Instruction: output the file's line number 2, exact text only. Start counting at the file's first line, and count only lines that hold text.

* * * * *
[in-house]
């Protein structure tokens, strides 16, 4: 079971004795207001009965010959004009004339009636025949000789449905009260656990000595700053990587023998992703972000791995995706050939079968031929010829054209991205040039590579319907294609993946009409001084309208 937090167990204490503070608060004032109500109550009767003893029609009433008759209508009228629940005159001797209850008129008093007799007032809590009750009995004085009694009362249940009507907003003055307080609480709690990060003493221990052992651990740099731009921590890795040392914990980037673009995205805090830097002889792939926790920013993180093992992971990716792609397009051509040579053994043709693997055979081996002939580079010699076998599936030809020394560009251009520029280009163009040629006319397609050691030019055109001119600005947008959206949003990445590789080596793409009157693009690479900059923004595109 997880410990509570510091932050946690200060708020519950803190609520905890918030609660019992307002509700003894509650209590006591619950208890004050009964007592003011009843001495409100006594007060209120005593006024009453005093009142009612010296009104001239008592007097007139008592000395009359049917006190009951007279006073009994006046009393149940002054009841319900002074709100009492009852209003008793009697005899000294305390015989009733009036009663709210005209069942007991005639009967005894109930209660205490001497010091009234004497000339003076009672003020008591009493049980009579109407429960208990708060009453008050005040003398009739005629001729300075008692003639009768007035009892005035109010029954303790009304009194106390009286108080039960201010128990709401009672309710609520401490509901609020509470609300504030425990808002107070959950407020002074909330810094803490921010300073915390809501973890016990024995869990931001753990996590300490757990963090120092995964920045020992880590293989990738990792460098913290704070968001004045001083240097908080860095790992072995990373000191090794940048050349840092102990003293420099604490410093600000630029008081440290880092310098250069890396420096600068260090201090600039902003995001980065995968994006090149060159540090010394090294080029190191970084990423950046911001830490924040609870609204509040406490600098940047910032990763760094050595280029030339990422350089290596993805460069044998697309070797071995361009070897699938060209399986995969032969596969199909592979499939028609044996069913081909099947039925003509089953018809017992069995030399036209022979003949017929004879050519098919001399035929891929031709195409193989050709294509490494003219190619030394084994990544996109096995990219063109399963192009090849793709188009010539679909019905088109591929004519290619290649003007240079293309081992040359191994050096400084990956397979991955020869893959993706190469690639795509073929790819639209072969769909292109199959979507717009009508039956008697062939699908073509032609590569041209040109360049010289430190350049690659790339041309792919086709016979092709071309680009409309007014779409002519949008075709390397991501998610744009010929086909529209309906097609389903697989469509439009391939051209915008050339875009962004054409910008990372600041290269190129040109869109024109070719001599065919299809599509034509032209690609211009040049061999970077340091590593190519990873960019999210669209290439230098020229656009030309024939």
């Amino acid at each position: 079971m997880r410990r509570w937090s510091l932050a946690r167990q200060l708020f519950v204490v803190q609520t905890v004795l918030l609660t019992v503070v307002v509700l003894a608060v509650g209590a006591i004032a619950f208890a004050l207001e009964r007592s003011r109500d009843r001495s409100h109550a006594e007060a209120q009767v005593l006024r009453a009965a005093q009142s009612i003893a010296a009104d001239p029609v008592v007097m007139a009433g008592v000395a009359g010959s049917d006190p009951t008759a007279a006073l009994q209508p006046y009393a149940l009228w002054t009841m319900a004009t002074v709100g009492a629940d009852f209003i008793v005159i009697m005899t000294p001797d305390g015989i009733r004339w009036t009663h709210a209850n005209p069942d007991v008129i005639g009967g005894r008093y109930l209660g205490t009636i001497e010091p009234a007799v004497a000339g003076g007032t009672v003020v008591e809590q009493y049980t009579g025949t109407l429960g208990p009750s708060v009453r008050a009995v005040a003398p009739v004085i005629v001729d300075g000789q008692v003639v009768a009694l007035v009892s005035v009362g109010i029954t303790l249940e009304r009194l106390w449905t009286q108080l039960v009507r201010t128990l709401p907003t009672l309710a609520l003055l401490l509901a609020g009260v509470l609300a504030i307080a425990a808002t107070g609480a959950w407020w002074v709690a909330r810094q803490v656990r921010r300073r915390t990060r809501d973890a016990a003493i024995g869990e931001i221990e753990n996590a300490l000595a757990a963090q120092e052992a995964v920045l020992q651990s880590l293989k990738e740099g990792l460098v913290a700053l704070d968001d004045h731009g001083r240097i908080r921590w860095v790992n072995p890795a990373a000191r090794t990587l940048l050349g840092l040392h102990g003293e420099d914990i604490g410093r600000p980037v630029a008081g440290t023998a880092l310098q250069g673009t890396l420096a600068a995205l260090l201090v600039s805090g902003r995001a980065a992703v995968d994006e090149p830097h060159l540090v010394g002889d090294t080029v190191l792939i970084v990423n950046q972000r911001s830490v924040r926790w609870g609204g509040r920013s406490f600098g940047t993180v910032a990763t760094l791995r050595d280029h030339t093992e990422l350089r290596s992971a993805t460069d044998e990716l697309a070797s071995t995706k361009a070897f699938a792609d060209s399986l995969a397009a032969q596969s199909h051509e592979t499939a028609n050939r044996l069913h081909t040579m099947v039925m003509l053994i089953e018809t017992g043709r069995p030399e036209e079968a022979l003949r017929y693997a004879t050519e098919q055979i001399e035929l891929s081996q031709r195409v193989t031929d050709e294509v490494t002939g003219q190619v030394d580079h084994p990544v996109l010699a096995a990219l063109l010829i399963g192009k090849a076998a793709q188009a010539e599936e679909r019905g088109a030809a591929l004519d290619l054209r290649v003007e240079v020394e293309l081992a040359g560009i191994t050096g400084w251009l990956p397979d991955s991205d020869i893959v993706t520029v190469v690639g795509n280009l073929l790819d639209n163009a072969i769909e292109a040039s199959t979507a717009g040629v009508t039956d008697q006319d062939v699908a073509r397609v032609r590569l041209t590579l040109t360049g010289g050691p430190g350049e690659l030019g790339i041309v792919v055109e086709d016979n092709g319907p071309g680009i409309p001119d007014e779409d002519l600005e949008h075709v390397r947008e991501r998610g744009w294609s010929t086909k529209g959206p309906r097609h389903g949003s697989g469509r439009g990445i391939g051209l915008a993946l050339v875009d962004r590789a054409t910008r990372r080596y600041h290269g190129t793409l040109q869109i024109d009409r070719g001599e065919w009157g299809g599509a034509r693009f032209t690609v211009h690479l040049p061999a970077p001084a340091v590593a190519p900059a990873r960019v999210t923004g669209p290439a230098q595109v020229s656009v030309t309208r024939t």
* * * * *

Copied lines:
């Protein structure tokens, strides 16, 4: 079971004795207001009965010959004009004339009636025949000789449905009260656990000595700053990587023998992703972000791995995706050939079968031929010829054209991205040039590579319907294609993946009409001084309208 937090167990204490503070608060004032109500109550009767003893029609009433008759209508009228629940005159001797209850008129008093007799007032809590009750009995004085009694009362249940009507907003003055307080609480709690990060003493221990052992651990740099731009921590890795040392914990980037673009995205805090830097002889792939926790920013993180093992992971990716792609397009051509040579053994043709693997055979081996002939580079010699076998599936030809020394560009251009520029280009163009040629006319397609050691030019055109001119600005947008959206949003990445590789080596793409009157693009690479900059923004595109 997880410990509570510091932050946690200060708020519950803190609520905890918030609660019992307002509700003894509650209590006591619950208890004050009964007592003011009843001495409100006594007060209120005593006024009453005093009142009612010296009104001239008592007097007139008592000395009359049917006190009951007279006073009994006046009393149940002054009841319900002074709100009492009852209003008793009697005899000294305390015989009733009036009663709210005209069942007991005639009967005894109930209660205490001497010091009234004497000339003076009672003020008591009493049980009579109407429960208990708060009453008050005040003398009739005629001729300075008692003639009768007035009892005035109010029954303790009304009194106390009286108080039960201010128990709401009672309710609520401490509901609020509470609300504030425990808002107070959950407020002074909330810094803490921010300073915390809501973890016990024995869990931001753990996590300490757990963090120092995964920045020992880590293989990738990792460098913290704070968001004045001083240097908080860095790992072995990373000191090794940048050349840092102990003293420099604490410093600000630029008081440290880092310098250069890396420096600068260090201090600039902003995001980065995968994006090149060159540090010394090294080029190191970084990423950046911001830490924040609870609204509040406490600098940047910032990763760094050595280029030339990422350089290596993805460069044998697309070797071995361009070897699938060209399986995969032969596969199909592979499939028609044996069913081909099947039925003509089953018809017992069995030399036209022979003949017929004879050519098919001399035929891929031709195409193989050709294509490494003219190619030394084994990544996109096995990219063109399963192009090849793709188009010539679909019905088109591929004519290619290649003007240079293309081992040359191994050096400084990956397979991955020869893959993706190469690639795509073929790819639209072969769909292109199959979507717009009508039956008697062939699908073509032609590569041209040109360049010289430190350049690659790339041309792919086709016979092709071309680009409309007014779409002519949008075709390397991501998610744009010929086909529209309906097609389903697989469509439009391939051209915008050339875009962004054409910008990372600041290269190129040109869109024109070719001599065919299809599509034509032209690609211009040049061999970077340091590593190519990873960019999210669209290439230098020229656009030309024939």